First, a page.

To evaluate the possible drug-likeness of these curcumin analogues, we used QikProp (Schrodinger LLC) to compute the absorption, distribution, metabolism, excretion and toxicity (ADME/Tox) properties of curcumin, FLLL-11, FLLL-12 and GO-Y030. Overall, fifty "drug-likeness" parameters have been calculated, covering molecular weight, polarity, solubility, cell permeability, blood brain barrier, HERG K+ blockage, HSA binding and metabolic stability, etc. For curcumin itself, the prediction shows concern on potential HERG K+ channel blockage, and more seriously a very poor cell permeability index for both Caco-2 and MDCK tests. The data seem to be consistent with the widely reported poor bioavailability of curcumin. FLLL-11, FLLL-12 and GO-Y030 all have favorable drug-likeness profiles. However, the relatively minor concerns are: 1) FLLL-11 has subpar cell permeability indexes (Caco2: 485; MDCK: 226), not as good as FLLL-12 (Caco2: 1164; MDCK: 583) and GO-Y030 (Caco2: 3073; MDCK: 1665); 2) the IC50 HERG K+ blockage index for all three compounds are on borderline as all three compounds have QPlogHERG values around -5.5, below the -5 redline. Optimization to lessen this seems needed; 3) GO-Y030 has poor oral absorption index (index as 1 for low absorption) compared to FLLL-11 and FLLL-12 (both indexes as 3 for high oral absorption). In addition, most indicators show that GO-Y030 has the more deviations from existing drugs than FLLL-11 and FLLL-12. Overall evaluations show that FLLL-12 has the closest drug-likeness profile and has 86% similarity to propafenone and trimethobenzamide averaged over all fifty parameters. Therefore, it will be of interest to evaluate the inhibitory efficacy of these curcumin analogues in tumor model in vivo and in vivo pharmacokinetics in the future.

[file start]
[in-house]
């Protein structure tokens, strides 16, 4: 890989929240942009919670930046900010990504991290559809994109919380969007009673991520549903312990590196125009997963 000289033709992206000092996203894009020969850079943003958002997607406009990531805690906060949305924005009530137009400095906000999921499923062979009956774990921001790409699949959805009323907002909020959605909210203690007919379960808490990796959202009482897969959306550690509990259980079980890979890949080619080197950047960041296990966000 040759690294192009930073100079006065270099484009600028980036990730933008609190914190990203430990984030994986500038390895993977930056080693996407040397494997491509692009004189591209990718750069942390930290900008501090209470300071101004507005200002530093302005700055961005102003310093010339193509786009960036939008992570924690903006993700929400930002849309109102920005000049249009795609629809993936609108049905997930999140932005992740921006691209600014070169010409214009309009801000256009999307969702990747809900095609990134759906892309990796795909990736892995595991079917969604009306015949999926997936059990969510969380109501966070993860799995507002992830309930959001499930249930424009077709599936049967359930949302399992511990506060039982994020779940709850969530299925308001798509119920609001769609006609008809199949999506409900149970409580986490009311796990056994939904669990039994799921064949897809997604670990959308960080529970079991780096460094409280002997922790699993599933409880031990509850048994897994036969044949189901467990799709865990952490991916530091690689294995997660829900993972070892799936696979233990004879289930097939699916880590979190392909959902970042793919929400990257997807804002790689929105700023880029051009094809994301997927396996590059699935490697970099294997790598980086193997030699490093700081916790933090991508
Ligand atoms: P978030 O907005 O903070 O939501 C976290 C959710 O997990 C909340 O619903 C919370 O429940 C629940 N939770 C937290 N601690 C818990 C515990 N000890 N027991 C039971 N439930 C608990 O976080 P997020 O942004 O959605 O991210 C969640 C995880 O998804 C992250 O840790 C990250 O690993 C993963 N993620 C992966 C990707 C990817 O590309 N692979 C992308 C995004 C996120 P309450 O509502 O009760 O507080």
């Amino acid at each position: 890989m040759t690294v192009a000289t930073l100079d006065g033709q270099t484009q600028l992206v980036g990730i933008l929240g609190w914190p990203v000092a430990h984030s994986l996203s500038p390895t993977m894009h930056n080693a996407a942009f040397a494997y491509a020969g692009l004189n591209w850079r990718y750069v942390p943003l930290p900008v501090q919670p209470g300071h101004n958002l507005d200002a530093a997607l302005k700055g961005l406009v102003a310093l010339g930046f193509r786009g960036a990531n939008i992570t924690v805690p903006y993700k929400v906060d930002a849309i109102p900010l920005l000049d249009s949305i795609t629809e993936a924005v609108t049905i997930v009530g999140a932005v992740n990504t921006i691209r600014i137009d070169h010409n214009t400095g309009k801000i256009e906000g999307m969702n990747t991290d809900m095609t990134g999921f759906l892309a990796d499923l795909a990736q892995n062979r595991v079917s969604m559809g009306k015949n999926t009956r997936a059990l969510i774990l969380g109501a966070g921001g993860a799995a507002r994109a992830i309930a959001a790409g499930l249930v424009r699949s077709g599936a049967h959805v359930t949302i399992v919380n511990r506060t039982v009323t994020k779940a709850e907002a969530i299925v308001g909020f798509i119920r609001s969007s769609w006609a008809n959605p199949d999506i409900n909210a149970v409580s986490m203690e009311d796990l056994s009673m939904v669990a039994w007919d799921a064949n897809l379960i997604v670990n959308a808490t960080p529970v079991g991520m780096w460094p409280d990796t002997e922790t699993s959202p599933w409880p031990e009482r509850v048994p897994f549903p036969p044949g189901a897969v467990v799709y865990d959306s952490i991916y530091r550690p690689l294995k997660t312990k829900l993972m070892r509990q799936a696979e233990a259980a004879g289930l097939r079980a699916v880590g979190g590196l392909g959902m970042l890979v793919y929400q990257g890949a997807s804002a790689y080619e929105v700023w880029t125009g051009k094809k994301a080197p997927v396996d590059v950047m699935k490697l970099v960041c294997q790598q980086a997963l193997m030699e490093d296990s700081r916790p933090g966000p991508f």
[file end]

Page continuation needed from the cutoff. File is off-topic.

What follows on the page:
Our results demonstrated that the curcumin analogues, GO-Y030, FLLL-11, and FLLL-12 are more potent than curcumin in the inhibition of cell proliferation and in the induction of apoptosis in three different human colorectal cancer cells. GO-Y030, FLLL-11, and FLLL-12 pass the drug-likeness test, with FLLL-12 having the highest drug-likeness. Therefore, GO-Y030, FLLL-11, and FLLL-12 have the translational potential as novel cancer therapeutic or preventive agents for human colorectal carcinoma and deserve the further evaluation.
- IC50 :
Half-Maximal inhibitory concentrations
Poly (ADP-ribose) polymerase
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The pre-publication history for this paper can be accessed here:http://www.biomedcentral.com/1471-2407/9/99/prepub
This work was supported in part by a National Foundation for Cancer Research and Elsa U. Pardee grants given to Jiayuh Lin. We thank to Dr. Hiroyuki Shibata at the Institute of Development, Aging and Cancer at Tohoku University for providing GO-Y030.
The authors declare that they have no competing interests.
LC participated in experiment designs, conducted most of the experiments, contributed to the analysis and interpretation of data, and drafted the manuscript. BH and SD worked on the pictures of the treated colorectal cancer cells and contributed to the manuscript preparation. SB worked on the effects on normal human cells. CC participated in Western blots analysis. CL provided the information of drug-likeness. P-K L and J F synthesized and provided the curcumin analogues in collaboration. All authors read and approved the final manuscript.
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Cen, L., Hutzen, B., Ball, S. et al. New structural analogues of curcumin exhibit potent growth suppressive activity in human colorectal carcinoma cells. BMC Cancer 9, 99 (2009). https://doi.org/10.1186/1471-2407-9-99